From: Ben Goertzel (firstname.lastname@example.org)
Date: Tue May 14 2002 - 22:41:58 MDT
> More basic
> science in the fields of computer science, nanotechnology, and AI has come
> out of IBM than any other single place in the world. IBM has the
> to have 50 Novamente projects going on in secret.
I happen to be AT IBM right now, in Yorktown Heights. I have been meeting
with a number of their computer scientists, in the context of a conference
on "autonomic computing".
The fact is, they laid off most of their AI staff in the mid-90's, keeping
only those who were willing to work on very narrow-focused AI projects.
They have a handful of staff working on AGI-related stuff, individually and
without an overall plan, with almost no funding ... most of them spending
half or more of their time on non-AGI stuff.
The few staff they have working on AGI stuff, individually and in their
spare time, are not too happy with the situation.
Sure, all these staff scientists could be lying to me, or could be unaware
of the top-secret AGI projects going on, but it's amazingly unlikely. The
public record of their hirings and layoffs and quittings supports the story
told by their staff.
>You think the Deep Blue
> II beating Garry was a parlor trick? I happen to be a chess master and I
> can tell you that what happened there was amazing. It is often sited the
> billions of moves per second that DB was checking, as if it beat Garry by
> pure brute force. Garry went into that match knowing that you can't beat
> Garry that way. Garry threw a fit and accused the IBM team of cheating.
> Why? Because DB thought beyond the board, simulating Garry himself, and
> used a psychological ploy to trick Garry into making a bad move and losing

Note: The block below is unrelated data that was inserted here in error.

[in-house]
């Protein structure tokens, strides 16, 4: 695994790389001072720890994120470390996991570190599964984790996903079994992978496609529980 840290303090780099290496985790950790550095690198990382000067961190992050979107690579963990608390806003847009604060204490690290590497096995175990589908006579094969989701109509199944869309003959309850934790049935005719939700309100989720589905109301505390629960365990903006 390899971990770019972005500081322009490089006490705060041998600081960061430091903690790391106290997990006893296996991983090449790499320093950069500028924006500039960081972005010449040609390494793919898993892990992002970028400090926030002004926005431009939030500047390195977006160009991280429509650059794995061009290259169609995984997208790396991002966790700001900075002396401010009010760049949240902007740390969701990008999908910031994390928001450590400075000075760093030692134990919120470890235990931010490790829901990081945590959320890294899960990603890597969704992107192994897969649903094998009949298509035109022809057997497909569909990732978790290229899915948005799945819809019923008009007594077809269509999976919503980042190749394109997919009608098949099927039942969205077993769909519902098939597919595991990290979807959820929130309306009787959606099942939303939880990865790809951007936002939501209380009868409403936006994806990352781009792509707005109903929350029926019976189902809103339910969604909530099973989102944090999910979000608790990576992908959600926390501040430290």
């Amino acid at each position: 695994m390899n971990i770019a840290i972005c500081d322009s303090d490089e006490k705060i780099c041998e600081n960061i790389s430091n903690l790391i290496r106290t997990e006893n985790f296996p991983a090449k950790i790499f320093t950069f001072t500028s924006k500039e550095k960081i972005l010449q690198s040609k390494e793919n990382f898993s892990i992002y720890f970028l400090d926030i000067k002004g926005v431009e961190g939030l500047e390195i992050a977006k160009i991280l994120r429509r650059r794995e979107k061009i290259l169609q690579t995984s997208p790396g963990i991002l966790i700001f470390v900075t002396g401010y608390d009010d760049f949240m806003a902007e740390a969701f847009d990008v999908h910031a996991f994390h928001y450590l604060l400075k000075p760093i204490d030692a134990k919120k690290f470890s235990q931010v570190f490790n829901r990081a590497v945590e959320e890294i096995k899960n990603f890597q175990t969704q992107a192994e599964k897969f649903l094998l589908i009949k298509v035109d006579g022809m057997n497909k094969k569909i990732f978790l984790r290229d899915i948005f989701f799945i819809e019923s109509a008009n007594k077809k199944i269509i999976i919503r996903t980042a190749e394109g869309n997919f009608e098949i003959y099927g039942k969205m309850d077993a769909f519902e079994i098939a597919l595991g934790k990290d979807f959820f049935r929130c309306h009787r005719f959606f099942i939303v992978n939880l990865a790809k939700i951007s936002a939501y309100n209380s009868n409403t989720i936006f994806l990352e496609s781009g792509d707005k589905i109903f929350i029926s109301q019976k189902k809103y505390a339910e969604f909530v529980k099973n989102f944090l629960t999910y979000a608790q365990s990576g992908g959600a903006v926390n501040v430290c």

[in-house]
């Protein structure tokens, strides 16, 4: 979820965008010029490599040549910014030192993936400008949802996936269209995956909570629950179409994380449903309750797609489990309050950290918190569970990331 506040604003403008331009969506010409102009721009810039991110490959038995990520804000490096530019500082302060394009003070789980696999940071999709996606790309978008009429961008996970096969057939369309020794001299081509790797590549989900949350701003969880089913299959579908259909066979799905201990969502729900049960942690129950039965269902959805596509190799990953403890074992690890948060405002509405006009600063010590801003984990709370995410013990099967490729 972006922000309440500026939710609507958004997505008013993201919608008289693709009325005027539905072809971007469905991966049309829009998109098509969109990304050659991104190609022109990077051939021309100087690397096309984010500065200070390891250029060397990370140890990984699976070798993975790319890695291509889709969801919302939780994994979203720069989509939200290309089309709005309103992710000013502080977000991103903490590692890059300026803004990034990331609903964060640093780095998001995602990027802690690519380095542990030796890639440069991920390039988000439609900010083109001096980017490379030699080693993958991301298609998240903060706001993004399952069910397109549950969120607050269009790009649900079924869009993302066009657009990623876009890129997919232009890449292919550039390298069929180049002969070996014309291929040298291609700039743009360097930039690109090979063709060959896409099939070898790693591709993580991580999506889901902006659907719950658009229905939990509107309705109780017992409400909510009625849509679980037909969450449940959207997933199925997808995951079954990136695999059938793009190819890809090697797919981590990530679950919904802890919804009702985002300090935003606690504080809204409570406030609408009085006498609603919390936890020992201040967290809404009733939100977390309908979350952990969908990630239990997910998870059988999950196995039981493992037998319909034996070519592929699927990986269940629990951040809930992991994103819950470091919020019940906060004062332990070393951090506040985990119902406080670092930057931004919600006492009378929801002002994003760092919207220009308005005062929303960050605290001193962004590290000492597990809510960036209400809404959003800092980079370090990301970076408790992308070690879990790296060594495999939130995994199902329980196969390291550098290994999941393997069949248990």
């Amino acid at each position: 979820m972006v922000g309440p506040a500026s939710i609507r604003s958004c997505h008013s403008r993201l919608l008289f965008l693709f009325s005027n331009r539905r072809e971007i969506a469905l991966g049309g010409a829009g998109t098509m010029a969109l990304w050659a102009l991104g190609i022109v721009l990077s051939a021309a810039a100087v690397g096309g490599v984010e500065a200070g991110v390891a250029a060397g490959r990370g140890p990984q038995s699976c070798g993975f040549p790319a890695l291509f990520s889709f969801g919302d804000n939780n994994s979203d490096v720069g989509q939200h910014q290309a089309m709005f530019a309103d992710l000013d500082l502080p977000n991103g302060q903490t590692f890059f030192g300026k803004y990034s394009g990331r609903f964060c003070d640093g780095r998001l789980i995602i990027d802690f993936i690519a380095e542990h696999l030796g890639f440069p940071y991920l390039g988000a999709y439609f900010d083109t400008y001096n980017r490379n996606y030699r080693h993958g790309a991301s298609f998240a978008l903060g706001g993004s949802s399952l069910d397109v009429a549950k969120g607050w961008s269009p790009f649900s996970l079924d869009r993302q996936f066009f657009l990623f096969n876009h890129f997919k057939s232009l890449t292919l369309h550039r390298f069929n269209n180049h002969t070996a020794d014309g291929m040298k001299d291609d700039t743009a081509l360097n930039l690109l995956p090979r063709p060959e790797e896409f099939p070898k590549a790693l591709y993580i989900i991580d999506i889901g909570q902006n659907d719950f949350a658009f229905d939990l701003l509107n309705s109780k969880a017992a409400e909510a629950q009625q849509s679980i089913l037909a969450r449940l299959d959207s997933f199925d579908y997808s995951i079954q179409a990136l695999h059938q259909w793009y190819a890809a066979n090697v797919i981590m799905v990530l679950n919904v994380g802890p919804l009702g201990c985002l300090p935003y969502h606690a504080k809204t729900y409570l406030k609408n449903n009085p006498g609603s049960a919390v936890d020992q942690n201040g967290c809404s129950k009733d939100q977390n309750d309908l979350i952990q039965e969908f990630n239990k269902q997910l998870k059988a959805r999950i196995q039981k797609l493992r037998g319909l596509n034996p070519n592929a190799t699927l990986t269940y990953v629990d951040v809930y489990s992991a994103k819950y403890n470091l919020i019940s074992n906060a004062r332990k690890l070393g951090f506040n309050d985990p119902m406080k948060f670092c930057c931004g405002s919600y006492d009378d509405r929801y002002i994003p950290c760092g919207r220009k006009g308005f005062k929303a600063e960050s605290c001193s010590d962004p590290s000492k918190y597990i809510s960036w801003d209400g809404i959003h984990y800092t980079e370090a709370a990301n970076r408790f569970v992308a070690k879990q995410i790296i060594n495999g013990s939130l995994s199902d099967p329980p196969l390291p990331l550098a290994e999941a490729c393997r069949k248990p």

> the game. There was much more going on in that program than chess.
I know some of the people who worked on Deep Blue. What you say is not at
all accurate. Deep Blue used min-max search with alpha-beta pruning, and a
clever heuristic evaluation function created and tuned by some chess
experts, all implemented on specialized hardware.
> And I
> wouldn't count Bill Gates out either. M$ has it's own AI research
> department which they claim is doing GOFAI. It probably is doing some of
> that along with the real work. Nor would I discount Japan, Australia, and
> fifty universities around the world. Underground AI is BIG BIG
You are simply dead WRONG, WRONG, WRONG! M$ does not have a significant AGI
research program, and neither do any major US universities. You can see
this, for example, by studying M$'s hiring patterns. they have hired
extensively in areas like graphics and bayes nets but not AGI. As for
universities, all uni research is funded by gov't grants, and the NSF and
other gov't programs have not funded AGI research significantly for decades.
Australia has no significant AGI research, at any of their major
universities,not even the ANU.
Japan's biggest AI effort is at ATR, but they reorganized a couple years
back. Hugo de Garis moved to Belgium and Katsunori Shimohara's Human
Information Processing Lab was renamed and reorganized; advanced AI is on
the outs there, they're mostly into moderately-intelligent robotics...
> I like
> Kurzweil's charts because they are data points and not as subject to
> conservativization. But his formula is purposely biased to the future. I
> think he knows it's coming in 2005 but doesn't want anyone else to know.
> His prediction of 2005 - 2030 is to make people think it is longer while
> preserving his ability to not be proven wrong. He wants to a let people
> that would be in favor of the Singularity know that it is coming but he
> doesn't want to alert the enemy how soon. What would happen in January of
> 2005 if CNN, started broadcasting that experts predicted the
> Singularity in
> four months? Mass panic.
> Prediction: April 28, 2005.
Not to be too blunt about it, but I think either you're half-nuts or you're
just playing around ;>
It's not your prediction in itself that makes me say this, it's the
dead-wrong reasoning underlying it.
The pattern of top-secret AGI research that you cite simply does not exist.
if there are such top-secret programs they are not at M$, IBM or
universities, they would have to be deep within the NSA or CIA or
something... and there is no evidence to suggest this at all (e.g. no hiring
of AGI PhD's by such agencies).
I think a Singularity by 2010 is *possible*. If Novamente or A2I2 or
Mentifex or NARS or DGI some other AI project goes *really well*, this could
happen. Not impossible, and I hope it happens.
But given the current state and pace of development of the various known AGI
projects, and the incredible unlikelihood of advanced unknown projects of
this nature, 2005 is incredibly unlikely.
-- Ben G
This archive was generated by hypermail 2.1.5 : Wed Jul 17 2013 - 04:00:38 MDT